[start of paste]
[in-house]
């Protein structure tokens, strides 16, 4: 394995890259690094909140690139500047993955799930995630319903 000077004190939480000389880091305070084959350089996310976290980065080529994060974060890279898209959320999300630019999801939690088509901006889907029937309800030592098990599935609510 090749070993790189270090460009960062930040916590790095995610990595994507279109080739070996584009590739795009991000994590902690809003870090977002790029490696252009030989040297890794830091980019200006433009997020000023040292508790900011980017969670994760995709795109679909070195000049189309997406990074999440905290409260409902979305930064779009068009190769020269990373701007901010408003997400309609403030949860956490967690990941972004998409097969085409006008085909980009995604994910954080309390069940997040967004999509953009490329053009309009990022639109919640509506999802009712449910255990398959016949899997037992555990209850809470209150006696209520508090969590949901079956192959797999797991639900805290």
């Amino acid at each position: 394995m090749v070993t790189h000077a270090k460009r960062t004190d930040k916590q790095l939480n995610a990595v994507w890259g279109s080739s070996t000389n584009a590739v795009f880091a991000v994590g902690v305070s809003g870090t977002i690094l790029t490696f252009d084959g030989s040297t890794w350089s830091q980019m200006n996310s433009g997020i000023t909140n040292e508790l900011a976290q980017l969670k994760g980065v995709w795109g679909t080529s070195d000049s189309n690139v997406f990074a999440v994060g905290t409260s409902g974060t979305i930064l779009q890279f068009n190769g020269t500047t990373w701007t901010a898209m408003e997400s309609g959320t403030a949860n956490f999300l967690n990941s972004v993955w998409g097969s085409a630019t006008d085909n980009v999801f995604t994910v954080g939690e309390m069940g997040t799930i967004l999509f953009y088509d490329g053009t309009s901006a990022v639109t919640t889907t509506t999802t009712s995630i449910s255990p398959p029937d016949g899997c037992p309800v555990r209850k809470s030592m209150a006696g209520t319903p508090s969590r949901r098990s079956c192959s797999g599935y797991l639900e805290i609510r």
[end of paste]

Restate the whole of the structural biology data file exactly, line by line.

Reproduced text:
[in-house]
């Protein structure tokens, strides 16, 4: 394995890259690094909140690139500047993955799930995630319903 000077004190939480000389880091305070084959350089996310976290980065080529994060974060890279898209959320999300630019999801939690088509901006889907029937309800030592098990599935609510 090749070993790189270090460009960062930040916590790095995610990595994507279109080739070996584009590739795009991000994590902690809003870090977002790029490696252009030989040297890794830091980019200006433009997020000023040292508790900011980017969670994760995709795109679909070195000049189309997406990074999440905290409260409902979305930064779009068009190769020269990373701007901010408003997400309609403030949860956490967690990941972004998409097969085409006008085909980009995604994910954080309390069940997040967004999509953009490329053009309009990022639109919640509506999802009712449910255990398959016949899997037992555990209850809470209150006696209520508090969590949901079956192959797999797991639900805290």
């Amino acid at each position: 394995m090749v070993t790189h000077a270090k460009r960062t004190d930040k916590q790095l939480n995610a990595v994507w890259g279109s080739s070996t000389n584009a590739v795009f880091a991000v994590g902690v305070s809003g870090t977002i690094l790029t490696f252009d084959g030989s040297t890794w350089s830091q980019m200006n996310s433009g997020i000023t909140n040292e508790l900011a976290q980017l969670k994760g980065v995709w795109g679909t080529s070195d000049s189309n690139v997406f990074a999440v994060g905290t409260s409902g974060t979305i930064l779009q890279f068009n190769g020269t500047t990373w701007t901010a898209m408003e997400s309609g959320t403030a949860n956490f999300l967690n990941s972004v993955w998409g097969s085409a630019t006008d085909n980009v999801f995604t994910v954080g939690e309390m069940g997040t799930i967004l999509f953009y088509d490329g053009t309009s901006a990022v639109t919640t889907t509506t999802t009712s995630i449910s255990p398959p029937d016949g899997c037992p309800v555990r209850k809470s030592m209150a006696g209520t319903p508090s969590r949901r098990s079956c192959s797999g599935y797991l639900e805290i609510r």